The second “liberal” had a complex solution to the problem: lower property tax rates for retirees, and raise them on everyone else. I’ll be frank – I HATE this idea! First, it would require State action. Secondly, it is complex and confusing. But most importantly - I spoke earlier about the importance of taxes being “fair”. I believe fairness is critical. Every $200,000 residential property in Johnson County should be assessed at $200,000, and every $200,000 residential property should pay the same amount in taxes. It should be based on the property – NOT who lives in the property.

         I believe this is an increasingly large problem with our income taxes; income should be taxed at the same rate, regardless of the source. While it feels good to cut taxes for veterans, seniors, etc. – we should all pay the same tax rates. $50,000 in salary should be taxed at the same rate as $50,000 in pension, which should be taxed at the same rate as $50,000 in investment income. Income is income. Tax it the same. We have gotten away from this, and it has become a huge problem. I do not want to see property taxes go the same direction.

I like the approach of the third “liberal”. Let’s try to solve the problem. A reverse mortgage may be the right answer. Perhaps the letter writer could take in a renter. Different housing is certainly an option. Maybe he would be interested in working part time. A financial planner might be able to help him budget his money better. There are lots of potential solutions here besides waiving taxes – let’s consider them. Why is the rush straight to Johnson County? Did he ask MidAmerican to lower his gas and electric rates?

         I found it quite interesting that 5 different friends had 5 different responses to this letter. I’m not even certain that is a “conservative” or “liberal” way in which to view the issue. I just know that I have very strong opinions on tax policy. So, I’m curious: what are YOUR thoughts?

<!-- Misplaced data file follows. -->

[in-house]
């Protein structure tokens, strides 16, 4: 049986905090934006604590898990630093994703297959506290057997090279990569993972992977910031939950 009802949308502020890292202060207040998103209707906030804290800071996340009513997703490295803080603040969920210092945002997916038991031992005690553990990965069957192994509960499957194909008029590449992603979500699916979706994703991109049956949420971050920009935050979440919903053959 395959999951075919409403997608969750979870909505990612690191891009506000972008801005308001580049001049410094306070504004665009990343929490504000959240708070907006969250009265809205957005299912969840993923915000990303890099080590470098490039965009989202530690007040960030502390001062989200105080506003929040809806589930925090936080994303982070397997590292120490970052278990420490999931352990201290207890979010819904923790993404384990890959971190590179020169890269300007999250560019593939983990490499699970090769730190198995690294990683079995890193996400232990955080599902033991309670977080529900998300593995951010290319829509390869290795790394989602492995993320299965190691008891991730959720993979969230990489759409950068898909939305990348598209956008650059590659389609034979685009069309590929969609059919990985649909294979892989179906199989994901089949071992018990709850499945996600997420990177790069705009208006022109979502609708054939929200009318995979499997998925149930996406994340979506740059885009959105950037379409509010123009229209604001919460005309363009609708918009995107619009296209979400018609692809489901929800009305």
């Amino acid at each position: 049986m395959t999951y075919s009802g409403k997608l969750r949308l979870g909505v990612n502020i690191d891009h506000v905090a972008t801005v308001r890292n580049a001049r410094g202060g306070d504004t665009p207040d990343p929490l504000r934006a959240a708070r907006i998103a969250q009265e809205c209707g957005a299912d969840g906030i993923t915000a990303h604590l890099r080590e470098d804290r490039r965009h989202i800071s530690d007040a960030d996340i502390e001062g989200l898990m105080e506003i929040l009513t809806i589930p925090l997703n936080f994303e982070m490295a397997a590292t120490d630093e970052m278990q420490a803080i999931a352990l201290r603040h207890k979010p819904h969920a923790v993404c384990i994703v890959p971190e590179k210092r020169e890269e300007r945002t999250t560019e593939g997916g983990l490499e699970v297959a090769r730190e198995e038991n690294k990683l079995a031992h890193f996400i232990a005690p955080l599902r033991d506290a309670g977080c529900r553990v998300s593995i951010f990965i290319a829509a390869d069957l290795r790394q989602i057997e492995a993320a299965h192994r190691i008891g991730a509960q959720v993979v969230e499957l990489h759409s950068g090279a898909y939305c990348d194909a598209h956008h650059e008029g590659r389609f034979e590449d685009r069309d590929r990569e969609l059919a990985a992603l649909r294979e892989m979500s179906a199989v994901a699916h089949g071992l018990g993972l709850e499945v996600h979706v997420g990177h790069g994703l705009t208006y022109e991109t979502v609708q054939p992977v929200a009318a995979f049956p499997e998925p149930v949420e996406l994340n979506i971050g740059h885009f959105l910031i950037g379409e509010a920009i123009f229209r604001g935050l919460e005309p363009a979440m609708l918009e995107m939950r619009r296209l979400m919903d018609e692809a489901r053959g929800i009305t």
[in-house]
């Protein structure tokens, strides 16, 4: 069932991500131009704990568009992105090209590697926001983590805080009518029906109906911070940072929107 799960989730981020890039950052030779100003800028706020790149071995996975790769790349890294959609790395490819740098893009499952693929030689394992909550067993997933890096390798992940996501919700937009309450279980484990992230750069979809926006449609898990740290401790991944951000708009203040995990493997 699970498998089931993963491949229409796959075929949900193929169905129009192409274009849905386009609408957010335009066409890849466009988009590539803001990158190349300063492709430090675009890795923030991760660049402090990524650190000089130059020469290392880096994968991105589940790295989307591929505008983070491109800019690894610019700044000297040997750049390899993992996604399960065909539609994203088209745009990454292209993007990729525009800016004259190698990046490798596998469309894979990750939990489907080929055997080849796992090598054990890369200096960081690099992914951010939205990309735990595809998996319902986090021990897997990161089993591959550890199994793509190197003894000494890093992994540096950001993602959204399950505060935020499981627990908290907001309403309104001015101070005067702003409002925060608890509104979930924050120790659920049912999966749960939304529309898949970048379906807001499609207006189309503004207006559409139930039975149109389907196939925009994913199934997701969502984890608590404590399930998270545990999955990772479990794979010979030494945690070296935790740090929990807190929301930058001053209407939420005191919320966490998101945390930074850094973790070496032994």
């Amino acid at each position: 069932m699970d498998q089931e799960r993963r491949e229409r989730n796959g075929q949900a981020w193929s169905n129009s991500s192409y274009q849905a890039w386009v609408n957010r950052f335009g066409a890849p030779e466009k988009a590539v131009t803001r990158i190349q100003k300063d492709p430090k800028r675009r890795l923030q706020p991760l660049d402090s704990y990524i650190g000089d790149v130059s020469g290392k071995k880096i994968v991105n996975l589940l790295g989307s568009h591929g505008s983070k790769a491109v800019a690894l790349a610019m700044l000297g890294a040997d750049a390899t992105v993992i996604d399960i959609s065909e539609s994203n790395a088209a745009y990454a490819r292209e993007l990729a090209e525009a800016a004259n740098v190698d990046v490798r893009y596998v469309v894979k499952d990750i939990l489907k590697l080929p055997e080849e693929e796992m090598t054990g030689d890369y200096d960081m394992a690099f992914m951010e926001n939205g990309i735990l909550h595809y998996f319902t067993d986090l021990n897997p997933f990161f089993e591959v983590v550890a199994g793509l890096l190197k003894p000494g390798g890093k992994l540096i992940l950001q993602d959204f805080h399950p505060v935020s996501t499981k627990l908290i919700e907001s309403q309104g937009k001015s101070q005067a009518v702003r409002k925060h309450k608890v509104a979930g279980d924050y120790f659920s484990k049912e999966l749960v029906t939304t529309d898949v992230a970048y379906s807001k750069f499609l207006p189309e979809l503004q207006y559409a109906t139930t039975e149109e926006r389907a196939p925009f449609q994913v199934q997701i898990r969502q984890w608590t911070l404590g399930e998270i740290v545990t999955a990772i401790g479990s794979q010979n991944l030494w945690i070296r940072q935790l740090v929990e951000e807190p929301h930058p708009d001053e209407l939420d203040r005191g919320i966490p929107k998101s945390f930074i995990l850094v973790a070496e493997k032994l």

*Courthouse Tours
         As you know, Johnson County residents are being asked to vote on a courthouse annex. In preparation, the Clerk of Court and County Attorney are offering tours of the existing facility.

Tours are open to any interested person, but you must first register at Tours are on Wednesdays at 4:00 pm on October 1, 8, 15, 22 and 29.

         I urge you take a tour; more importantly, please vote!

*Divide By Matt Taibbi
         I recently finished a new book entitled “Divide” by Matt Taibbi. You may know Taibbi from his work in Rolling Stone; he is well known for calling it like he sees it.

         The story behind Divide is quite simple. In present day America, there are two systems of justice: one for the poor, whose poverty is punished; and one for the rich, whose wealth is rewarded.

         Taibbi contrasts stories of poor people done wrong by the system, and huge multinational companies whose crimes go unpunished. More importantly, he points out how these results are becoming institutionalized within our bureaucracies. Unless we act now and act dramatically, a two-tiered system of justice is here to stay.

         Divide by Matt Taibbi is available at local libraries and bookstores. Check it out!

*DID YOU KNOW?  The current courthouse was completed in 1901, when the population of Johnson County was about 25,000.

Anyone interested in learning more about County government should take a look at the County website-

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As always, feel free to contact me at 354-7199 or I look forward to serving you!